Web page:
Colorado Blood Centers Ask Donors to Help Solve Supply Emergency

One of Colorado’s biggest blood collectors saw its supply drop by half this summer, compounding a pandemic-induced shortfall.

Brooke Way, communications manager for Vitalant Blood Centers in Colorado, said there has been a shortage for some time now as COVID-19 outbreaks canceled blood drives, but it’s become an “emergency” this summer with the usual increase in accidents in the summer and as hospitals catch up. on delayed surgeries.

“The donations that people make are going to hospitals faster than they are coming in,” she said.

About 141,000 people have donated blood over the past year in the region, including Colorado, Wyoming, Montana and North Dakota. That’s down from around 155,000 in the previous 12 months, Way said.

All blood types are required, but type O blood is the rarest. Anyone can safely receive a transfusion from an O-negative donor, so it is especially important to have on hand for emergencies when the patient’s blood type may be unknown. O-positive blood doesn’t work for everyone, but it’s the most common blood type.

The American Red Cross also encouraged people of color to donate. People are not required to receive blood from a donor of the same ethnic background, but certain blood types are more common in certain racial groups. Black donors are especially needed because people of African descent are more likely to have rare blood types not found in people whose ancestors came from elsewhere.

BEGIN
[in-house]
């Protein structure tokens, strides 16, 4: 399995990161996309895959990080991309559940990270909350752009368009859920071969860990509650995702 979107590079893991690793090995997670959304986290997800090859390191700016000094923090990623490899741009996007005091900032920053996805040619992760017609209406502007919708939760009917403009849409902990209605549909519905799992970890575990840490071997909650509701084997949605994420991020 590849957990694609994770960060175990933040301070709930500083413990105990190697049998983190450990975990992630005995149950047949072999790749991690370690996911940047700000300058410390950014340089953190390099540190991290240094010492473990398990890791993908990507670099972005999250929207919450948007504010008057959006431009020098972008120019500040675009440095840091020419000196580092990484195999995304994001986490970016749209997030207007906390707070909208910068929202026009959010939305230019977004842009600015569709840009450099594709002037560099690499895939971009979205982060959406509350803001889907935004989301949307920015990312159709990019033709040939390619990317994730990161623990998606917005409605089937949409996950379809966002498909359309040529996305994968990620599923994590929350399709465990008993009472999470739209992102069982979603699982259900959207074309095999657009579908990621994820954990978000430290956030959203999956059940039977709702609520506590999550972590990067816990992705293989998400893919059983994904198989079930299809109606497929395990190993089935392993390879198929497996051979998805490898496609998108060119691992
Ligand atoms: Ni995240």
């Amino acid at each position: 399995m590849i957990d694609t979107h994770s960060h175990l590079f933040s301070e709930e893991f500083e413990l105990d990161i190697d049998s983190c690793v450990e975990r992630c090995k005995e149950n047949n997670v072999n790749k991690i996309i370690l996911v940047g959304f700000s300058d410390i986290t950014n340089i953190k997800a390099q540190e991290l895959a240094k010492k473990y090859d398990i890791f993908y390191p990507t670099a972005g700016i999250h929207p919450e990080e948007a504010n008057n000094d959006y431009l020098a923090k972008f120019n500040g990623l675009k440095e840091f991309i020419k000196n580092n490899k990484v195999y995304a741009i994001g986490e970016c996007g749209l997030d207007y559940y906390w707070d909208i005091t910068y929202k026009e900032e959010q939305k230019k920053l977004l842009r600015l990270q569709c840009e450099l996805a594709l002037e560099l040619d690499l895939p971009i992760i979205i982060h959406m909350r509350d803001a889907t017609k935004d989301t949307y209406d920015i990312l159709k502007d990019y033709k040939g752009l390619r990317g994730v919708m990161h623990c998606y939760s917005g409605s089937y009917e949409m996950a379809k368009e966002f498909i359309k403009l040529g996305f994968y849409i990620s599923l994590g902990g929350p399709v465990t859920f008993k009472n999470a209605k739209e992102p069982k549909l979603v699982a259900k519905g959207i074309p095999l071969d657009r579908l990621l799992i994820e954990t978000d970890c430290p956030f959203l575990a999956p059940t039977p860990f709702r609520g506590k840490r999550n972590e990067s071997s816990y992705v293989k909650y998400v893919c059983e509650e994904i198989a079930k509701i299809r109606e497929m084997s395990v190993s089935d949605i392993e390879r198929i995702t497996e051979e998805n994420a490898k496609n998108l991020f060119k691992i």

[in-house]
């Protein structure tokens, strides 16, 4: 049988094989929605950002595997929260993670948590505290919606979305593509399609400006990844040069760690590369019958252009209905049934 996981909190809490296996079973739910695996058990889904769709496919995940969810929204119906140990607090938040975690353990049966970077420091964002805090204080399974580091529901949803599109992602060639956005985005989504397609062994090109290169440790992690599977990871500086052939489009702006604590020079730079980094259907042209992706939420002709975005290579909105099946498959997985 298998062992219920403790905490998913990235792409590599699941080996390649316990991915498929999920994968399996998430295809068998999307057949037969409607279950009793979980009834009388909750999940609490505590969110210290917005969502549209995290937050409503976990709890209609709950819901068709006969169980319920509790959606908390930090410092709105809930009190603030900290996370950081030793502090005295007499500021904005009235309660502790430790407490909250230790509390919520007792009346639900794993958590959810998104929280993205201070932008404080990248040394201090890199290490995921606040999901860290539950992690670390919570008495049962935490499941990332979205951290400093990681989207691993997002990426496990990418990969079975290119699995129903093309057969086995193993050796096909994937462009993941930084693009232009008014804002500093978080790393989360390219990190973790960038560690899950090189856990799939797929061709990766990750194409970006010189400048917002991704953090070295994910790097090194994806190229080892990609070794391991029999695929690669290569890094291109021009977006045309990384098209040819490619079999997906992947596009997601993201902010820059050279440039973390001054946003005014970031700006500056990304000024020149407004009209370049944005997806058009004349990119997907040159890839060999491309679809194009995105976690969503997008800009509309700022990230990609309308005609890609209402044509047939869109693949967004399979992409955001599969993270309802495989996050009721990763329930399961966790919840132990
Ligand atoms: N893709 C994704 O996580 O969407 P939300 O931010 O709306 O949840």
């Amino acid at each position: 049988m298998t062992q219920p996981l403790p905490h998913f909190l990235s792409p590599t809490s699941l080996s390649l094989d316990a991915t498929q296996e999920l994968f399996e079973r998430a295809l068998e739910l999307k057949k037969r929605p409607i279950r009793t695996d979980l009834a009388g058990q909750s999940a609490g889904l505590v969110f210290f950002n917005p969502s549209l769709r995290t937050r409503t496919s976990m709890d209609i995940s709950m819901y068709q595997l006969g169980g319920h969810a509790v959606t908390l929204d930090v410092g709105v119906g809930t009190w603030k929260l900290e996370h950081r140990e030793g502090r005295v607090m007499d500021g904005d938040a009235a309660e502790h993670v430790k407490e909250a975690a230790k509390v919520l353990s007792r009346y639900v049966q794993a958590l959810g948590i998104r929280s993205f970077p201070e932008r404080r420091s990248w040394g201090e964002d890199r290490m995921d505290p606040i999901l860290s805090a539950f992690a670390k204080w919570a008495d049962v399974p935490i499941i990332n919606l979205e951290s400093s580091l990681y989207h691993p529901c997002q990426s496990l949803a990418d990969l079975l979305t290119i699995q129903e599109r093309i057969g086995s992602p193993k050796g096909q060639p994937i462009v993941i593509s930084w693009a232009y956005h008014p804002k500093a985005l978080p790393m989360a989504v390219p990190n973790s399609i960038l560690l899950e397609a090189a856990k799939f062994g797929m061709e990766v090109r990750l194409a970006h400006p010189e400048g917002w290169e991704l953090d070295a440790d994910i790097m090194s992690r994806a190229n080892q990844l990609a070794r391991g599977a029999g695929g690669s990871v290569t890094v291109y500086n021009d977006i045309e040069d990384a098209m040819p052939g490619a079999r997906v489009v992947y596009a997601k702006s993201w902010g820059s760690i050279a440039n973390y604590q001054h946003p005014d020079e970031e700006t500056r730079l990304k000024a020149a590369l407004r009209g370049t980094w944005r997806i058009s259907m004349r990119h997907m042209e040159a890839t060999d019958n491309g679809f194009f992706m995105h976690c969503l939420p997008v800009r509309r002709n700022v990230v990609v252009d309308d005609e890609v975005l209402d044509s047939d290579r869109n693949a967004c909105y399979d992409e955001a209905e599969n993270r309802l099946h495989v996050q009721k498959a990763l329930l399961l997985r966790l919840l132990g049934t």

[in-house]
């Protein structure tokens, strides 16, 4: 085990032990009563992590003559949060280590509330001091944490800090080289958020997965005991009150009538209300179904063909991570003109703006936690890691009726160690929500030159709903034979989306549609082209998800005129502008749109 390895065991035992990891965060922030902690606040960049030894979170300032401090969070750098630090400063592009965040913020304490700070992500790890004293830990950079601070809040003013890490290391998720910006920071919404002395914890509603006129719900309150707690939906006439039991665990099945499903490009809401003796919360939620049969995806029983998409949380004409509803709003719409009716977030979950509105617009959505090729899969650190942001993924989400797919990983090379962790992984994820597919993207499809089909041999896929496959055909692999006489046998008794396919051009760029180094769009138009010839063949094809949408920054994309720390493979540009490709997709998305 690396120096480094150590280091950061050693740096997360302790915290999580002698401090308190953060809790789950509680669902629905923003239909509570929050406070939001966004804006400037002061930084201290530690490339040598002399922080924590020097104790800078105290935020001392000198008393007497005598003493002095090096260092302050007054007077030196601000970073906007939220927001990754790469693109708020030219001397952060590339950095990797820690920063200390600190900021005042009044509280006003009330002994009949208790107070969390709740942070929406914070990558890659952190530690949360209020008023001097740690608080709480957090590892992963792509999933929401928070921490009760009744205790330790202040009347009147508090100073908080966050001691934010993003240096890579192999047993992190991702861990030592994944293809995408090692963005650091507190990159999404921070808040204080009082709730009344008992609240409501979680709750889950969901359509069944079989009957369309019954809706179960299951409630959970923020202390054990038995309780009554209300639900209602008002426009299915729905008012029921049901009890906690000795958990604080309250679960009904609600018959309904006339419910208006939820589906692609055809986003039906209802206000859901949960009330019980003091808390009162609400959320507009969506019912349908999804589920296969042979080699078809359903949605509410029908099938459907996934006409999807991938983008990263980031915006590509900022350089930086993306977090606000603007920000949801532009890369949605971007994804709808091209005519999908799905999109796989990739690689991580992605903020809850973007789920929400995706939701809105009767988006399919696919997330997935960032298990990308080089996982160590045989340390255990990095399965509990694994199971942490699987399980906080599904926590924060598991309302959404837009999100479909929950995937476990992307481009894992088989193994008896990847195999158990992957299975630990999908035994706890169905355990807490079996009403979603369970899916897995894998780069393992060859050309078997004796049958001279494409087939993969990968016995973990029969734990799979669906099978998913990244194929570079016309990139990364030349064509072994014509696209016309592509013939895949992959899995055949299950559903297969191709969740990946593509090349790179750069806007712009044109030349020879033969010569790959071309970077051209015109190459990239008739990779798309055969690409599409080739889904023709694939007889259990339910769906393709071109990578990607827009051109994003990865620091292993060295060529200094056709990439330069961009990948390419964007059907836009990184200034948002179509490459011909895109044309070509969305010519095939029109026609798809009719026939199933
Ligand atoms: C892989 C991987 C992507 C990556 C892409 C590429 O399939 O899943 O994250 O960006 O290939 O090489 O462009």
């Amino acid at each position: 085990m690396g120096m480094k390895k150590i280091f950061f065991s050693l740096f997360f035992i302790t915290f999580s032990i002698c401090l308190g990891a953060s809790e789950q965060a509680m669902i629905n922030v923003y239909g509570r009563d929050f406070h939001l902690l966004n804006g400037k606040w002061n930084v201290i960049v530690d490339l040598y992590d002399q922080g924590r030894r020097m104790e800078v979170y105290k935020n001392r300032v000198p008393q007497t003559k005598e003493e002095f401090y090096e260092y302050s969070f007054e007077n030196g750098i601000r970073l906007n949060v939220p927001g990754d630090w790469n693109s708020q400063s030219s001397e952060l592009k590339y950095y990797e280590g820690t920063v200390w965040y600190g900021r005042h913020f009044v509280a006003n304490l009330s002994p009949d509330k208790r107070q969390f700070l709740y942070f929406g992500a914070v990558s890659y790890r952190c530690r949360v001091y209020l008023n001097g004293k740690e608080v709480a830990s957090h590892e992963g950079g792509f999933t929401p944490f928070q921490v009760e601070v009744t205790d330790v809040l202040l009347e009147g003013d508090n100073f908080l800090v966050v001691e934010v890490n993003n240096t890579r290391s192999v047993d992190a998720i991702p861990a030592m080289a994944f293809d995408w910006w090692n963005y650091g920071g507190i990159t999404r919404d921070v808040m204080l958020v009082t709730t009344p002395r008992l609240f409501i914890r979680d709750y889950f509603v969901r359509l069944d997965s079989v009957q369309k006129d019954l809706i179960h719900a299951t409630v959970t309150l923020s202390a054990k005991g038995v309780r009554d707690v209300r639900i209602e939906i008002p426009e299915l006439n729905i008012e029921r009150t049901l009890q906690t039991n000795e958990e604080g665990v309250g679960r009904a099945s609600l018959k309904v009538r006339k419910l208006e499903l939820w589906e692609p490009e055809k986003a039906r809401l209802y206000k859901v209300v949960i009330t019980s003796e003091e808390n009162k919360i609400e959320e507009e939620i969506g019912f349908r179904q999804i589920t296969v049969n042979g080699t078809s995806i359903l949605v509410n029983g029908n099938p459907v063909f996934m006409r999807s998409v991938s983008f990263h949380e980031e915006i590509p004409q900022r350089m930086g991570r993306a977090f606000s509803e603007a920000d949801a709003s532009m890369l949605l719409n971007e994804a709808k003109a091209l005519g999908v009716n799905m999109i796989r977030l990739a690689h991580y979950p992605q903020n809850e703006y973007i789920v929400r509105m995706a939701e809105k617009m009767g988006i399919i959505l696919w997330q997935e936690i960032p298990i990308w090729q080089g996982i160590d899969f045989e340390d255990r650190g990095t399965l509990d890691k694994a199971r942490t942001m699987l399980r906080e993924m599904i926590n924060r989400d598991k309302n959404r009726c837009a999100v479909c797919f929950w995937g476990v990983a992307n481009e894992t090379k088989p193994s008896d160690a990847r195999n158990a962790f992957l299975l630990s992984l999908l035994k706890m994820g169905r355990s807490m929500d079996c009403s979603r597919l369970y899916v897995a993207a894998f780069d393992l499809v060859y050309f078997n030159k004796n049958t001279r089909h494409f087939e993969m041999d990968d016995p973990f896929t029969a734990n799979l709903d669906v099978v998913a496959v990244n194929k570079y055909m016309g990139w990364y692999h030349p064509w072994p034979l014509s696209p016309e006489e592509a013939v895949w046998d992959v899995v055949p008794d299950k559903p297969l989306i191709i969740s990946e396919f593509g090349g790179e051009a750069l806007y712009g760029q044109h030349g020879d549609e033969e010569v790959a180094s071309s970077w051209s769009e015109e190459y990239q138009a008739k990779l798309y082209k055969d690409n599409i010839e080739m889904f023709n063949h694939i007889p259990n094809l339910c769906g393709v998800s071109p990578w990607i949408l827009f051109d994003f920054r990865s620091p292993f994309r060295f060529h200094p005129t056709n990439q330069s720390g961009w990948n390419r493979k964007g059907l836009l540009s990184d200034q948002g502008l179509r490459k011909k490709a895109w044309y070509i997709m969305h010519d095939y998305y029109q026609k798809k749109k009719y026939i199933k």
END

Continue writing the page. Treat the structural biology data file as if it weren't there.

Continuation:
In August, the US Department of Health and Human Services announced a campaign to encourage eligible people to donate blood or plasma (the liquid part of blood, which also contains antibodies). The ministry has estimated that a person needs whole blood or blood products approximately every two seconds due to an emergency, surgery, cancer treatment, anemia or a blood disorder.

Nationally, the blood supply hit an all-time low in January, at the height of the winter surge of COVID-19, before partially rebounding. The supply tends to drop in the summer, during holidays, and during disruptive weather events, as fewer people restock it.

Lily Griego, area director including Colorado for HHS, said the department is trying to encourage people who can donate to donate regularly.

“Having a steady supply of blood and plasma is crucial to the health of our nation and it saves lives,” she said in a statement.

Some people who were previously excluded from donating blood may be eligible again.

In June, the US Food and Drug Administration lifted its rules banning blood donations from people who had spent a long time in the UK between 1980 and 1996, lived in France or Ireland between 1980 and 2001, or received a blood transfusion. in one of these countries. three countries.


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